The Establishment, the compact majority, believes in the system; the Establishment has the power to enforce it. The deadness and boredom of certain school subjects conveys itself to the teachers; and so, schools are filled with narrow, self-important men and women whose horizon is bound by the blackboard and the textbook.
Cultural Change: Why You Just Can’t Go Back to the Basics.
I was reading Summerhill the other day and was struck by the rich culture that surrounded the early days of the school experiment. Neill talks about music and theatre as though it were an everyday thing to make a choice between Rachmaninov and Charlie Parker, or to have a theatre performance every weekend in the school.
Why do these things not happen today? What has changed?
When I read accounts of the school in Neill’s day I get a vivid sense of the times: the fifties when all cars were black and there was no such thing as home-entertainment systems, an age before rock and roll when, if you had a TV it would be a monstrous box with a tiny screen. I imagine people like John Mills walking around with clipped English accents talking about duty and honour.
It’s easy to feel nostalgic for those times. How can you get a feel for poetry when your head is full of the latest sounds all the time? Who is going to stage a play when you have home cinema?
I read that an English private school headteacher is going to ban phones, ipods, ipads and other hand-held devices for certain periods of the day to get his kids away from the addiction of posting and reviewing continuously. The urge to impose a similar ban must have occurred to all of us, but isn’t it a kind of sanctimonious hypocrisy to impose the limit only on children?
In Spain, where I live, people go out for a walk and a drink in the evenings. The town squares are full of people strolling around, chatting, sitting in the plaza with a beer or a coffee whilst the children run around screaming. Yet something peculiar has happened recently. I look around me and notice a table of four, all with their mobile phones in their hands. The conversation dies back to a murmur. They are all somewhere else.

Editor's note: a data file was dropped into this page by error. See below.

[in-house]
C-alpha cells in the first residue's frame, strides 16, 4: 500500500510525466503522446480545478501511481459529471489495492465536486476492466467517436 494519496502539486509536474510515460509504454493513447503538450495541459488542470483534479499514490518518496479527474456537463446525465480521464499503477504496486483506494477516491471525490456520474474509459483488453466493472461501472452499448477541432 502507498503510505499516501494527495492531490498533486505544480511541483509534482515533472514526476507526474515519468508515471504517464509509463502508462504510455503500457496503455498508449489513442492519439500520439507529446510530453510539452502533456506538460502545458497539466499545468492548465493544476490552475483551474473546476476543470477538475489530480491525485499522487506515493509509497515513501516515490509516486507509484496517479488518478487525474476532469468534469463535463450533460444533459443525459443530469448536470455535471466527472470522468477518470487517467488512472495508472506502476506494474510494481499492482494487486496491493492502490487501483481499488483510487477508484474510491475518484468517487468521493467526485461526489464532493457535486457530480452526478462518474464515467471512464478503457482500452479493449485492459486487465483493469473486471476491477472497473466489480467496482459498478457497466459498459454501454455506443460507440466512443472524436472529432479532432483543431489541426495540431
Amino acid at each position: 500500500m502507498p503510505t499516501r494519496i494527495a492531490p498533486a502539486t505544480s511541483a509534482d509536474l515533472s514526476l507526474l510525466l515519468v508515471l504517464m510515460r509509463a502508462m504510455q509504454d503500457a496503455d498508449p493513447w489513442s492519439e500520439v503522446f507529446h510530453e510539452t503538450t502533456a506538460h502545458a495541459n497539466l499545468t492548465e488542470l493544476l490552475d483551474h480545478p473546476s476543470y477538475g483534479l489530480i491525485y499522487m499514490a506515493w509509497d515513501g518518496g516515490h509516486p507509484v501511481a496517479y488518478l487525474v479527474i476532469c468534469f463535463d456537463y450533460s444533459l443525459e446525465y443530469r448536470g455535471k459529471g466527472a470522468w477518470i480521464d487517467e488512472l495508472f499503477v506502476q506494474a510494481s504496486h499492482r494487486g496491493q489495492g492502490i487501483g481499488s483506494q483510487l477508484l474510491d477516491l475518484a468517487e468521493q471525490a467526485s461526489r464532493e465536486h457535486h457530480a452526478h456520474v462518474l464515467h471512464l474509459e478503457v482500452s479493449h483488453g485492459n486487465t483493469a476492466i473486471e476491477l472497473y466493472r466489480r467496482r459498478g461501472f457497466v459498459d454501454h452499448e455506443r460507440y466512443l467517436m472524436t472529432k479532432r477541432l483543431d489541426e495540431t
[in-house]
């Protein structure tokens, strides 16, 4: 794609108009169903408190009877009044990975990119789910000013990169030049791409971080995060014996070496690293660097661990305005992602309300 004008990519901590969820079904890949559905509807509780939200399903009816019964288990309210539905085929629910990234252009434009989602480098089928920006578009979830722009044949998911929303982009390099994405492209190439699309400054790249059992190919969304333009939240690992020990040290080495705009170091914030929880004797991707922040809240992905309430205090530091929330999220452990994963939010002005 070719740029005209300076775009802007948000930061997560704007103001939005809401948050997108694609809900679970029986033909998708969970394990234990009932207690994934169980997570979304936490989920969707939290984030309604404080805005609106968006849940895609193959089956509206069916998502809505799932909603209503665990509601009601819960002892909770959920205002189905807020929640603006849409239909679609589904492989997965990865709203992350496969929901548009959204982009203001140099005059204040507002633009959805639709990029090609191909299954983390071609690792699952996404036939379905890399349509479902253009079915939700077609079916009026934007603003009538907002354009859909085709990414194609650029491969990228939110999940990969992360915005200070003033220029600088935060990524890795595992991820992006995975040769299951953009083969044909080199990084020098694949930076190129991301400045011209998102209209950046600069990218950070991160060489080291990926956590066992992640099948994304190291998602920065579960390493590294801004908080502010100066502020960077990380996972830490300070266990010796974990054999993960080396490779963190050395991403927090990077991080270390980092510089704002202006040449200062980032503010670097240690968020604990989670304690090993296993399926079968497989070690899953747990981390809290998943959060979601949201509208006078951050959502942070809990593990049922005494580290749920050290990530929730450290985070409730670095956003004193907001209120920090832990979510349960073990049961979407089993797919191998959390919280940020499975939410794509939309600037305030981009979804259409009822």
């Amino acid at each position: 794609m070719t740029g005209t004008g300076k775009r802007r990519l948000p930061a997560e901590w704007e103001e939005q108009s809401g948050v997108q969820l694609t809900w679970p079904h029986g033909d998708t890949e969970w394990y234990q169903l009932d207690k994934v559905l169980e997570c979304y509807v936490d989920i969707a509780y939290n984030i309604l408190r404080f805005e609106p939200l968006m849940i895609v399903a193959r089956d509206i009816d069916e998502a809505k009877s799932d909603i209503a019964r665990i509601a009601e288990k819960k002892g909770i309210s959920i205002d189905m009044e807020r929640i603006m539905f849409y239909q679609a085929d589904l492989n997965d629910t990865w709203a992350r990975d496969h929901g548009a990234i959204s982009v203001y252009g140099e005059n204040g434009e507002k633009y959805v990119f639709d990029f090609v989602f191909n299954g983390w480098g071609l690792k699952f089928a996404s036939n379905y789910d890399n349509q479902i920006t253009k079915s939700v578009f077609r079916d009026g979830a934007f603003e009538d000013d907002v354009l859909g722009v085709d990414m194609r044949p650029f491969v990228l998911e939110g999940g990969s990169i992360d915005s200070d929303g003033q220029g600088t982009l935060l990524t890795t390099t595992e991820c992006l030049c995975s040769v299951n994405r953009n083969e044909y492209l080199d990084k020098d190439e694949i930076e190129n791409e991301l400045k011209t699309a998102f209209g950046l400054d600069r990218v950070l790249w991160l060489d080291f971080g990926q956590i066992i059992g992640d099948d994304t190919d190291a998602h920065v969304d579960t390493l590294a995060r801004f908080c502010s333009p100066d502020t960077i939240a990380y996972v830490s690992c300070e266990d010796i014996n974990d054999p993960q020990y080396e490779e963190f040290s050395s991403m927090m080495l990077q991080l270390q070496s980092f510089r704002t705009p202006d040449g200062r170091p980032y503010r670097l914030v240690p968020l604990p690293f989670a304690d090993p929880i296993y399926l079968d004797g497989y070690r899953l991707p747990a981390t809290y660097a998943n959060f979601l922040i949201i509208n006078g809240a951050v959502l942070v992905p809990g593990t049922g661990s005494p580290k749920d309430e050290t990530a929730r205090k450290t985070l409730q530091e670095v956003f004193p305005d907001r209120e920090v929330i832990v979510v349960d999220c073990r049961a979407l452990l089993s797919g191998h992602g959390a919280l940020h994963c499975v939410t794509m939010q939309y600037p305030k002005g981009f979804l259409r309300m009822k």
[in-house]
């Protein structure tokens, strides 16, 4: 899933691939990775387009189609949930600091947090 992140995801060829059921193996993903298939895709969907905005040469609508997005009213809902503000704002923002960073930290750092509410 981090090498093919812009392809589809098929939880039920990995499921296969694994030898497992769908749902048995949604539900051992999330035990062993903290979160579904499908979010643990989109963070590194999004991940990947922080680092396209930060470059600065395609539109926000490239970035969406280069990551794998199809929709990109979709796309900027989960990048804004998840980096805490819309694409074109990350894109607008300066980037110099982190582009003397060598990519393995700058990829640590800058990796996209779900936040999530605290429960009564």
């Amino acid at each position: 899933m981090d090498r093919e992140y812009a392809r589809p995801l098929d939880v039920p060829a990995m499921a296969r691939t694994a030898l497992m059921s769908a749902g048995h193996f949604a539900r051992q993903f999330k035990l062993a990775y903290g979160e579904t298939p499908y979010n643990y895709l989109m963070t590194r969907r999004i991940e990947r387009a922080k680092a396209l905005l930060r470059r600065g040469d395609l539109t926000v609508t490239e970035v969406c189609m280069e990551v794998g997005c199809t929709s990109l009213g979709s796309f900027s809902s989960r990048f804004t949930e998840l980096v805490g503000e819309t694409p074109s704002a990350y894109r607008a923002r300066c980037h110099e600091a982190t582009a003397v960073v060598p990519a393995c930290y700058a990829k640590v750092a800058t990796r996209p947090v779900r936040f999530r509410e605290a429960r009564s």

It is hypocritical to expect children to live in the fifties when you want the latest gadgets yourself. And we all know that it doesn’t work. Parents who don’t read don’t tend to have children who read, no matter the school they are sent to, or the rules it has about “quiet reading time”. Modelling by powerful role models easily outweighs theory.
So, when I read Neill and get visions of Enid Blyton kids having adventures in a poor school with a rich cultural environment, I push aside the sentimental reveries about home-made ginger ale and think instead, “What are children like today?” I don’t want to dress boys in shorts and tank-tops and send them off to climb trees shouting “Hurrah”. I don’t expect them to easily think that theatre is important, interesting or engaging.
Children today rapidly acquire a facility with computers, phones and games that makes even twenty-somethings look old and venerable. They have no problem with communicating across cultures, continents and time zones. They easily navigate through the creative potential of cameras for still and video. If there is a modern equivalent to the old-time theatre it would be short duration videos- funny, fast-paced and imaginative.
I like to get my hands in the dirt. Working in the garden, shovelling manure, makes me aware of the physicality of my existence. I like to get out and walk across the mountains. I like to feel that there is the option to walk to the nearest town at 17km distance instead of taking the car, and do that when I have the time.
These options go hand-in-hand with modernity. They do not defy it. I look for a recipe for cooking the leeks from the garden on the internet. I check the weather on the phone before heading off walking into town. And when I am there I check my email in the café that has wifi. This is part of a modern life.
The question for me is: how do you keep choices open? But I think there is no way back to past cultures.
What do you think?
http://www.summerhilldemocratics.net for more articles about democratic education.